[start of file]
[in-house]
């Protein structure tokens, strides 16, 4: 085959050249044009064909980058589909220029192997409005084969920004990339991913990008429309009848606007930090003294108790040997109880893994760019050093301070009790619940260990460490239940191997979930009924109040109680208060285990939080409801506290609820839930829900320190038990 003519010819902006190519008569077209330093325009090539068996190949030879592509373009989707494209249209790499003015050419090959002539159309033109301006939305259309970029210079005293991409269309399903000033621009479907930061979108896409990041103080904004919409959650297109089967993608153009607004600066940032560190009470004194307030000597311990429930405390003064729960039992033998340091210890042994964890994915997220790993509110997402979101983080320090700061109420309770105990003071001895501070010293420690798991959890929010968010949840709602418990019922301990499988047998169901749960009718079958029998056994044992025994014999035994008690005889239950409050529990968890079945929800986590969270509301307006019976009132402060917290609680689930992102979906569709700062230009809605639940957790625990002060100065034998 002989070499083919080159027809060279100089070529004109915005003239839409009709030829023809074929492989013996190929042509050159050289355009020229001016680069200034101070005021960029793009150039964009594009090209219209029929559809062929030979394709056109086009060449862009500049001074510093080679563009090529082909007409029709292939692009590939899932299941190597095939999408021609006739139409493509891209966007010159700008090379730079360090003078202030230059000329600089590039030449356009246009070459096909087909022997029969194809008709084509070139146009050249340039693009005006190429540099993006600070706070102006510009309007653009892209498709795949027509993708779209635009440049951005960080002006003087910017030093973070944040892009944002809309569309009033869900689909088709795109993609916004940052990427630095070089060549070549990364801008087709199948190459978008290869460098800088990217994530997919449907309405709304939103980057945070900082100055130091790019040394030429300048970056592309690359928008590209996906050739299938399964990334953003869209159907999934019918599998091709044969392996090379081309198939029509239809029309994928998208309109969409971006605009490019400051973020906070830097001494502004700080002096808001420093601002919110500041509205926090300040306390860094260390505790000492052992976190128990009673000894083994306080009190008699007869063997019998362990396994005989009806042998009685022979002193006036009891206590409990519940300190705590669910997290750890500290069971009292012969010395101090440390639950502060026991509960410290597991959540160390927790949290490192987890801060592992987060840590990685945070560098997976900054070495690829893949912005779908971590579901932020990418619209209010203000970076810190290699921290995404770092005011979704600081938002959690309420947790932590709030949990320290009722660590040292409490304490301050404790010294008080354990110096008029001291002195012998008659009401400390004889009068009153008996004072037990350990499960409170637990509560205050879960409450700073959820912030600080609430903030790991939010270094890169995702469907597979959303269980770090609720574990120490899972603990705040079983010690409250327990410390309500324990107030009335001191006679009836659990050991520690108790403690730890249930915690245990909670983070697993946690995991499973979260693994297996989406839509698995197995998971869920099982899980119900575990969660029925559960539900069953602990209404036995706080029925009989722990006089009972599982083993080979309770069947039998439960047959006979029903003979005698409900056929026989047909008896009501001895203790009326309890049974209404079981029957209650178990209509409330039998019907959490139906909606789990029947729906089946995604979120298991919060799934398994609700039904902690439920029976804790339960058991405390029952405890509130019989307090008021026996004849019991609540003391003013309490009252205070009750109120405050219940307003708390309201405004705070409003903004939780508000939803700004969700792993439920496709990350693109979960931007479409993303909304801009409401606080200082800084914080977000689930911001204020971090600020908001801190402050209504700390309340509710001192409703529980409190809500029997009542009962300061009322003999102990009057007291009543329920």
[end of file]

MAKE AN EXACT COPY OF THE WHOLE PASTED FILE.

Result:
[in-house]
């Protein structure tokens, strides 16, 4: 085959050249044009064909980058589909220029192997409005084969920004990339991913990008429309009848606007930090003294108790040997109880893994760019050093301070009790619940260990460490239940191997979930009924109040109680208060285990939080409801506290609820839930829900320190038990 003519010819902006190519008569077209330093325009090539068996190949030879592509373009989707494209249209790499003015050419090959002539159309033109301006939305259309970029210079005293991409269309399903000033621009479907930061979108896409990041103080904004919409959650297109089967993608153009607004600066940032560190009470004194307030000597311990429930405390003064729960039992033998340091210890042994964890994915997220790993509110997402979101983080320090700061109420309770105990003071001895501070010293420690798991959890929010968010949840709602418990019922301990499988047998169901749960009718079958029998056994044992025994014999035994008690005889239950409050529990968890079945929800986590969270509301307006019976009132402060917290609680689930992102979906569709700062230009809605639940957790625990002060100065034998 002989070499083919080159027809060279100089070529004109915005003239839409009709030829023809074929492989013996190929042509050159050289355009020229001016680069200034101070005021960029793009150039964009594009090209219209029929559809062929030979394709056109086009060449862009500049001074510093080679563009090529082909007409029709292939692009590939899932299941190597095939999408021609006739139409493509891209966007010159700008090379730079360090003078202030230059000329600089590039030449356009246009070459096909087909022997029969194809008709084509070139146009050249340039693009005006190429540099993006600070706070102006510009309007653009892209498709795949027509993708779209635009440049951005960080002006003087910017030093973070944040892009944002809309569309009033869900689909088709795109993609916004940052990427630095070089060549070549990364801008087709199948190459978008290869460098800088990217994530997919449907309405709304939103980057945070900082100055130091790019040394030429300048970056592309690359928008590209996906050739299938399964990334953003869209159907999934019918599998091709044969392996090379081309198939029509239809029309994928998208309109969409971006605009490019400051973020906070830097001494502004700080002096808001420093601002919110500041509205926090300040306390860094260390505790000492052992976190128990009673000894083994306080009190008699007869063997019998362990396994005989009806042998009685022979002193006036009891206590409990519940300190705590669910997290750890500290069971009292012969010395101090440390639950502060026991509960410290597991959540160390927790949290490192987890801060592992987060840590990685945070560098997976900054070495690829893949912005779908971590579901932020990418619209209010203000970076810190290699921290995404770092005011979704600081938002959690309420947790932590709030949990320290009722660590040292409490304490301050404790010294008080354990110096008029001291002195012998008659009401400390004889009068009153008996004072037990350990499960409170637990509560205050879960409450700073959820912030600080609430903030790991939010270094890169995702469907597979959303269980770090609720574990120490899972603990705040079983010690409250327990410390309500324990107030009335001191006679009836659990050991520690108790403690730890249930915690245990909670983070697993946690995991499973979260693994297996989406839509698995197995998971869920099982899980119900575990969660029925559960539900069953602990209404036995706080029925009989722990006089009972599982083993080979309770069947039998439960047959006979029903003979005698409900056929026989047909008896009501001895203790009326309890049974209404079981029957209650178990209509409330039998019907959490139906909606789990029947729906089946995604979120298991919060799934398994609700039904902690439920029976804790339960058991405390029952405890509130019989307090008021026996004849019991609540003391003013309490009252205070009750109120405050219940307003708390309201405004705070409003903004939780508000939803700004969700792993439920496709990350693109979960931007479409993303909304801009409401606080200082800084914080977000689930911001204020971090600020908001801190402050209504700390309340509710001192409703529980409190809500029997009542009962300061009322003999102990009057007291009543329920």